|Authors||D. Baltrūnas, A. Elmokashfi and A. Kvalbein|
|Title||Measuring the Reliability of Mobile Broadband Networks|
|Afilliation||Networks, Communication Systems, Communication Systems|
|Project(s)||The Center for Resilient Networks and Applications|
|Publication Type||Proceedings, refereed|
|Year of Publication||2014|
|Conference Name||Proceedings of the 14th ACM Internet Measurement Conference (IMC'14)|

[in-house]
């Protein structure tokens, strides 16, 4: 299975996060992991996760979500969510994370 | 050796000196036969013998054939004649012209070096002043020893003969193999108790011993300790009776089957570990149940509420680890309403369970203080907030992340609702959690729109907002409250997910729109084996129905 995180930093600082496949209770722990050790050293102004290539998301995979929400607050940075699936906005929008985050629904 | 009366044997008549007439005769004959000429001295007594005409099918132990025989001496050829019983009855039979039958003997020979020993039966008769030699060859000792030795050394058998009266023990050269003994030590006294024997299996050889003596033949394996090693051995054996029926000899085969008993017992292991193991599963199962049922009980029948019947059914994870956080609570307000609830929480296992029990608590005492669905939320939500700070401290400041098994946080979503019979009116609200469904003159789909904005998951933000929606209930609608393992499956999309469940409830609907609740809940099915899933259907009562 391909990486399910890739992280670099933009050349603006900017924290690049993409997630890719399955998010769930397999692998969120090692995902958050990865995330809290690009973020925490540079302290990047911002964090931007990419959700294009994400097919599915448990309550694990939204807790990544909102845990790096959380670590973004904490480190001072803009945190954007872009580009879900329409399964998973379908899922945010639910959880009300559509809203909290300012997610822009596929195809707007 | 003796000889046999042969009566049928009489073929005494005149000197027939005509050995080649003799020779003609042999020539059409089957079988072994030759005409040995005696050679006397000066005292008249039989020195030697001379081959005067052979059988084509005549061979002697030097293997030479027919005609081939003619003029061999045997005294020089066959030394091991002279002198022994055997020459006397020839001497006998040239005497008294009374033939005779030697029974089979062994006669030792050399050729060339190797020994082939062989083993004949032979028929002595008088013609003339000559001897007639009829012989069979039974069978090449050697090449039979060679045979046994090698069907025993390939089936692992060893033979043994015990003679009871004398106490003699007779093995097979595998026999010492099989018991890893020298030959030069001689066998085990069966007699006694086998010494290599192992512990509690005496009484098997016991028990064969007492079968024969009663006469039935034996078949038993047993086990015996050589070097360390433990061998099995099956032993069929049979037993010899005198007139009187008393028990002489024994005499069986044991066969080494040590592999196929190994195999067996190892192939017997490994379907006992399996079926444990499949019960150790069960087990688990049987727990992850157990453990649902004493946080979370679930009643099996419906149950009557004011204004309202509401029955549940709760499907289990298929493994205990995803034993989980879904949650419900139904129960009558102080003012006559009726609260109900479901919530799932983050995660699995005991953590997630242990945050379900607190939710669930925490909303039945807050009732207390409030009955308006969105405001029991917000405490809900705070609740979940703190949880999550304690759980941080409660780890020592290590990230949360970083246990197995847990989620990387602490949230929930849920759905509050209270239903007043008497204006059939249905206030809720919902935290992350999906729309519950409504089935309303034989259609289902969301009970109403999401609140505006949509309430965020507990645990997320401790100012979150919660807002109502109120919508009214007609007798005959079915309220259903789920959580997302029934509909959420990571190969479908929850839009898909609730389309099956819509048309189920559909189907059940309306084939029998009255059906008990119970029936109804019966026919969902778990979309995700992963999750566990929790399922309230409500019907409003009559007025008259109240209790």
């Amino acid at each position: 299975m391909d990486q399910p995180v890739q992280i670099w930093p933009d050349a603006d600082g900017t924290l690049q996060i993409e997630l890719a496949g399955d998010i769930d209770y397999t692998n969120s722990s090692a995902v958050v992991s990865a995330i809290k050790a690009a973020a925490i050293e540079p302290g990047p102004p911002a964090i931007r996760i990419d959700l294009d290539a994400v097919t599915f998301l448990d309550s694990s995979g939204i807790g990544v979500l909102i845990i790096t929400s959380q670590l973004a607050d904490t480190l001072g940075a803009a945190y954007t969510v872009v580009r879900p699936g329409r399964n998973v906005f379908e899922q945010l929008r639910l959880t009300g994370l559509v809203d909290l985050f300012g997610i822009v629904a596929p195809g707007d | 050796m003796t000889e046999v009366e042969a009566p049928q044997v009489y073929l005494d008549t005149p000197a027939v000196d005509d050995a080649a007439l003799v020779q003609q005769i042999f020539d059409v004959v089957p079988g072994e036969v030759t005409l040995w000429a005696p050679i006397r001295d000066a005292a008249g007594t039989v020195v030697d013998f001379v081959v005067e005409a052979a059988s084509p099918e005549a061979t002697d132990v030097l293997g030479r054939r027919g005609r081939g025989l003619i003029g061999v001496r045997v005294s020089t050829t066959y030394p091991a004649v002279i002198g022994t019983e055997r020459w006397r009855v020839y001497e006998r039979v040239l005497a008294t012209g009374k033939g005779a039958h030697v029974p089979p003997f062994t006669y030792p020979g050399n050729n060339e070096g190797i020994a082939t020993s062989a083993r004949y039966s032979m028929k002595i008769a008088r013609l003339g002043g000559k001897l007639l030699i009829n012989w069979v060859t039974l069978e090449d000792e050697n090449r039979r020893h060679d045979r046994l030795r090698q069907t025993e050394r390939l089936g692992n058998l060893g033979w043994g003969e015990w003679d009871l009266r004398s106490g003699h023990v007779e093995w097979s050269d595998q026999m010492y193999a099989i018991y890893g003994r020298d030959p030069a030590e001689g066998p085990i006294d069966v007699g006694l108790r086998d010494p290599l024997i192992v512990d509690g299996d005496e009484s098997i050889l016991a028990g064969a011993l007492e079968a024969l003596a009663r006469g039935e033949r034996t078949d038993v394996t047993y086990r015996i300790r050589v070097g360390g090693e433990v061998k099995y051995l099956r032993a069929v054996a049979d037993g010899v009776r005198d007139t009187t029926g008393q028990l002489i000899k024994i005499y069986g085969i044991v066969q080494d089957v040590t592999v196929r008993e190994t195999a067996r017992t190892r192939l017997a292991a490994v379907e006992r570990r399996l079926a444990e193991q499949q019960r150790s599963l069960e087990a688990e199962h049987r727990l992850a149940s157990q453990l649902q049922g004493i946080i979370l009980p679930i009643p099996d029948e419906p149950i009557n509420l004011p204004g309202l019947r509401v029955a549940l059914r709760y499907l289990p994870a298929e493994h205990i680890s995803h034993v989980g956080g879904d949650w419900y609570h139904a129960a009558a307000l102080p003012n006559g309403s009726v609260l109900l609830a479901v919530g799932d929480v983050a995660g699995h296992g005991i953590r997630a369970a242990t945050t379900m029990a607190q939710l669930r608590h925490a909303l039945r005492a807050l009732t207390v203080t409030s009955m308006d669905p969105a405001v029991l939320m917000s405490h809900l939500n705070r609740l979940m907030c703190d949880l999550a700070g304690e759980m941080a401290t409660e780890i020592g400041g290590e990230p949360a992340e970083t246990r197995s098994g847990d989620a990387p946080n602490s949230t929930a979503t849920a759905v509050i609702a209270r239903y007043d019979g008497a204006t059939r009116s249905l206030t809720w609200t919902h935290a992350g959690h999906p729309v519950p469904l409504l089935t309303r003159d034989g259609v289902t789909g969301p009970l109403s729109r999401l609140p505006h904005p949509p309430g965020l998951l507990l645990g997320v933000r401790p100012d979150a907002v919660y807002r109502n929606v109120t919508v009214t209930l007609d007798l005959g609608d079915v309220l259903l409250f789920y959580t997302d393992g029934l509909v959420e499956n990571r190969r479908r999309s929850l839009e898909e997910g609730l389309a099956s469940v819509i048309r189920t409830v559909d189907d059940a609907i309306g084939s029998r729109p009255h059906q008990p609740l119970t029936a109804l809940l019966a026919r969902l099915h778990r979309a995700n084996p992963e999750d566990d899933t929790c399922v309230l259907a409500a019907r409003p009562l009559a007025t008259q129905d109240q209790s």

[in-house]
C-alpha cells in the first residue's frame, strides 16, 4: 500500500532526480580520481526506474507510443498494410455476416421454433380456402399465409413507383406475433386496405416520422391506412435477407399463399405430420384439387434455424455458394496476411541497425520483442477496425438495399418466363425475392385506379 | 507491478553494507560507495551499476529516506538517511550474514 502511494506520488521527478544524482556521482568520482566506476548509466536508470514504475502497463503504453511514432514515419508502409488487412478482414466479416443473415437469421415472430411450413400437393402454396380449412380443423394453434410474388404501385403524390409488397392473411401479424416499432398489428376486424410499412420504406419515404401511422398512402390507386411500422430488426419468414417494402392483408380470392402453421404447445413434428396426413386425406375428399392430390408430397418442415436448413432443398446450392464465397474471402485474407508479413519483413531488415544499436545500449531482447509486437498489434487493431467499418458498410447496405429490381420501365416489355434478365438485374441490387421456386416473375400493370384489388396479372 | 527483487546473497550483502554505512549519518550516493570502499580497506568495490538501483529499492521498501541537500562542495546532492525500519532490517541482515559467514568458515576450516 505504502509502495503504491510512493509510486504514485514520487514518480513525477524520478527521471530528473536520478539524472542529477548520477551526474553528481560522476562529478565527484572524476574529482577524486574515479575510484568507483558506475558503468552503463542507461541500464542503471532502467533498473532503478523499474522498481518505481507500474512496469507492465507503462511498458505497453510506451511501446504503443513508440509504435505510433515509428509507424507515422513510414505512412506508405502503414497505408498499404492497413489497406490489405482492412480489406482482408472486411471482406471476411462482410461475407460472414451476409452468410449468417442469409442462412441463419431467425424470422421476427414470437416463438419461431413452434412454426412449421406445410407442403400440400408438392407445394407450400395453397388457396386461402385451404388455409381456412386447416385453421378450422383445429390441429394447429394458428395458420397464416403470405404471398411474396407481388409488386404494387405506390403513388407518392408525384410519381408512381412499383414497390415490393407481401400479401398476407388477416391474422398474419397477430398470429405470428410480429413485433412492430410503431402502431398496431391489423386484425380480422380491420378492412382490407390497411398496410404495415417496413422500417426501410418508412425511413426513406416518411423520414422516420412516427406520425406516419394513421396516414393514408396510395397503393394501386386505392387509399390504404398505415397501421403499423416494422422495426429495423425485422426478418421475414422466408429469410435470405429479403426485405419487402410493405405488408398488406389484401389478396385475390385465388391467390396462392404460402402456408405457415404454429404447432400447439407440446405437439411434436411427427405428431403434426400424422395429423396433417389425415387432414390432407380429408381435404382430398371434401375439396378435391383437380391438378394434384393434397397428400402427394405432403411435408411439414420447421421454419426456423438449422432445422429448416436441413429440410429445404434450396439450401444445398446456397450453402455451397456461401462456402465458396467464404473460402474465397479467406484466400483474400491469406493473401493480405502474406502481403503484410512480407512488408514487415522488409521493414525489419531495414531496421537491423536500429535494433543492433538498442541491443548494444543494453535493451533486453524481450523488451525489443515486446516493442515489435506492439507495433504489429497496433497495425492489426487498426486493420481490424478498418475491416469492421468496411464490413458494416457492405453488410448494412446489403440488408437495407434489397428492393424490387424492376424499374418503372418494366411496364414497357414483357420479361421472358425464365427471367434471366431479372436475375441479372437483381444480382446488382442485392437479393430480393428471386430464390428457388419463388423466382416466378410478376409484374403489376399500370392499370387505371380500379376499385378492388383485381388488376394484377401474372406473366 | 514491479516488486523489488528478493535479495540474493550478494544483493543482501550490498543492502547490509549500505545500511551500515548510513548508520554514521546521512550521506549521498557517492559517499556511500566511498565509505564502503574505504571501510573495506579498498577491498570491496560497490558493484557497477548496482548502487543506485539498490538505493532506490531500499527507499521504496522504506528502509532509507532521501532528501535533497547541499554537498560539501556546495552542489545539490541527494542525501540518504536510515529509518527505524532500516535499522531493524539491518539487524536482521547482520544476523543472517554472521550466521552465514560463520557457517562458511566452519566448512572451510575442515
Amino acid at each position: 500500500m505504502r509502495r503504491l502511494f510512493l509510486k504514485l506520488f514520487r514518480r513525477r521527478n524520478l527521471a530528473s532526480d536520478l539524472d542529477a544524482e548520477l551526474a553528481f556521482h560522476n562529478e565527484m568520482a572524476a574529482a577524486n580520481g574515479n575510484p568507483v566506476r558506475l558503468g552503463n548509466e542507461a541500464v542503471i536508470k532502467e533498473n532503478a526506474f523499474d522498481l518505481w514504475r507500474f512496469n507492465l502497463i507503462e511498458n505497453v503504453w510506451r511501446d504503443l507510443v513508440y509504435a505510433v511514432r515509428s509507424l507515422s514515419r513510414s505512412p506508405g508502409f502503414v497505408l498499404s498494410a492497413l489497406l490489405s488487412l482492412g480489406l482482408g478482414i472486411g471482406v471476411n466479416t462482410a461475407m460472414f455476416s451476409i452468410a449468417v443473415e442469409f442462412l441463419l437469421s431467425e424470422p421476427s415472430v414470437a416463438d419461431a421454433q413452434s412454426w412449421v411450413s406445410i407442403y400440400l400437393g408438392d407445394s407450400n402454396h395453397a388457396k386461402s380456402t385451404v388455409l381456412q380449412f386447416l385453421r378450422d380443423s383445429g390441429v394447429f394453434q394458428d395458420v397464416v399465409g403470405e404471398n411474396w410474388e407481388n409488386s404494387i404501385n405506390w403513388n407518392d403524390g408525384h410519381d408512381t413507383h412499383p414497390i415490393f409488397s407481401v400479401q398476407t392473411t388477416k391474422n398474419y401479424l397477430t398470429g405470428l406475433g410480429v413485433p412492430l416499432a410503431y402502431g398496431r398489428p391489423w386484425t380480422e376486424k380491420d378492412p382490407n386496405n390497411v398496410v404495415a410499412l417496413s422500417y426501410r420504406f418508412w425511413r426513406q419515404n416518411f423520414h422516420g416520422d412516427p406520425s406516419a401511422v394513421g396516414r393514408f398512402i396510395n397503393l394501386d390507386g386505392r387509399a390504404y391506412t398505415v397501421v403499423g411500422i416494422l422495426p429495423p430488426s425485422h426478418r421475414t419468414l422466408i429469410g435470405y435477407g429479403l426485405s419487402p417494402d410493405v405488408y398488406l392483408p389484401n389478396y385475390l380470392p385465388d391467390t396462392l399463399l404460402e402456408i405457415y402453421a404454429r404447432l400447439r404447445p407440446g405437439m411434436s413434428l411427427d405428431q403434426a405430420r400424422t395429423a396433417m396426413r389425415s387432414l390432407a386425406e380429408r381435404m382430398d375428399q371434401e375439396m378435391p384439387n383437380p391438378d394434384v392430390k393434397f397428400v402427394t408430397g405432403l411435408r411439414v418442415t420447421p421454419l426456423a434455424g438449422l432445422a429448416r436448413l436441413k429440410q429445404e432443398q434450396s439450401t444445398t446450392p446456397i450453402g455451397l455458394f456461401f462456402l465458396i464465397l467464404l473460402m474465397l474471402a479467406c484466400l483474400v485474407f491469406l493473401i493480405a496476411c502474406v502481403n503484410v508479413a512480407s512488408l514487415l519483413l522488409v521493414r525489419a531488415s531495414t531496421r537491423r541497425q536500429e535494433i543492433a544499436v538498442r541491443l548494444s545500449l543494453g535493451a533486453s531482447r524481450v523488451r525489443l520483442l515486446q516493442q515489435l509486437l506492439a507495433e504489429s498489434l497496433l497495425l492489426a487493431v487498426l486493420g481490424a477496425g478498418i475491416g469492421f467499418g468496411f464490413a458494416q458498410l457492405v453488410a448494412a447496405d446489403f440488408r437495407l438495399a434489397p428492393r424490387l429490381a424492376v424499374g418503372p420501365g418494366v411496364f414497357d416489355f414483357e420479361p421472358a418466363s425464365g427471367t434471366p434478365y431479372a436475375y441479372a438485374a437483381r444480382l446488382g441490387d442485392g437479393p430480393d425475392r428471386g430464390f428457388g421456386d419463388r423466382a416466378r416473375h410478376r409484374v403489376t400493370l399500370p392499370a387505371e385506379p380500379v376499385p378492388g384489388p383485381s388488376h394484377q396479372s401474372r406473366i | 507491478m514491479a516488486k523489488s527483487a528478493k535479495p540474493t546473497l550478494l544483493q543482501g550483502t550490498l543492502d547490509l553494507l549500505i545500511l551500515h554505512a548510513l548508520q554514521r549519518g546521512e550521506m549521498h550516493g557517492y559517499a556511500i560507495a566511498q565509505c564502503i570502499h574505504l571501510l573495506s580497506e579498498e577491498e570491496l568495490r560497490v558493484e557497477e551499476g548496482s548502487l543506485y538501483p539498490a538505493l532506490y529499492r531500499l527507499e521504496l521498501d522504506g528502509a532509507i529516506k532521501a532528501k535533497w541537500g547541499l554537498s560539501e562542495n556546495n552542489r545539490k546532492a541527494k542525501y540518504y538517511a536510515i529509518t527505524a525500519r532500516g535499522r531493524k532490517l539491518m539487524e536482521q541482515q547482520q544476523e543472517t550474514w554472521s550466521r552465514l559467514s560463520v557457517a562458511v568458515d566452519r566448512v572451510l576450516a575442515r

Mobile broadband networks play an increasingly important role in society, and there is a strong need for independent assessments of their robustness and performance. A promising source of such information is active end-to-end measurements. It is, however, a challenging task to go from individual measurements to an assessment of network reliability, which is a complex notion encompassing many stability and performance related metrics. This paper presents a framework for measuring the user-experienced reliability in mobile broadband networks. We argue that reliability must be assessed at several levels, from the availability of the network connection to the stability of application performance. Based on the proposed framework, we conduct a large-scale measurement study of reliability in 5 mobile broadband networks. The study builds on active measurements from hundreds of measurement nodes over a period of 10 months. The results show that the reliability of mobile broadband networks is lower than one could hope: more than 20% of connections from stationary nodes are unavailable more than 10 minutes per day. There is, however, a significant potential for improving robustness if a device can connect simultaneously to several networks. We find that in most cases, our devices can achieve 99.999% ("five nines") connection availability by combining two operators. We further show how both radio conditions and network configuration play important roles in determining reliability, and how external measurements can reveal weaknesses and incidents that are not always captured by the operators' existing monitoring tools.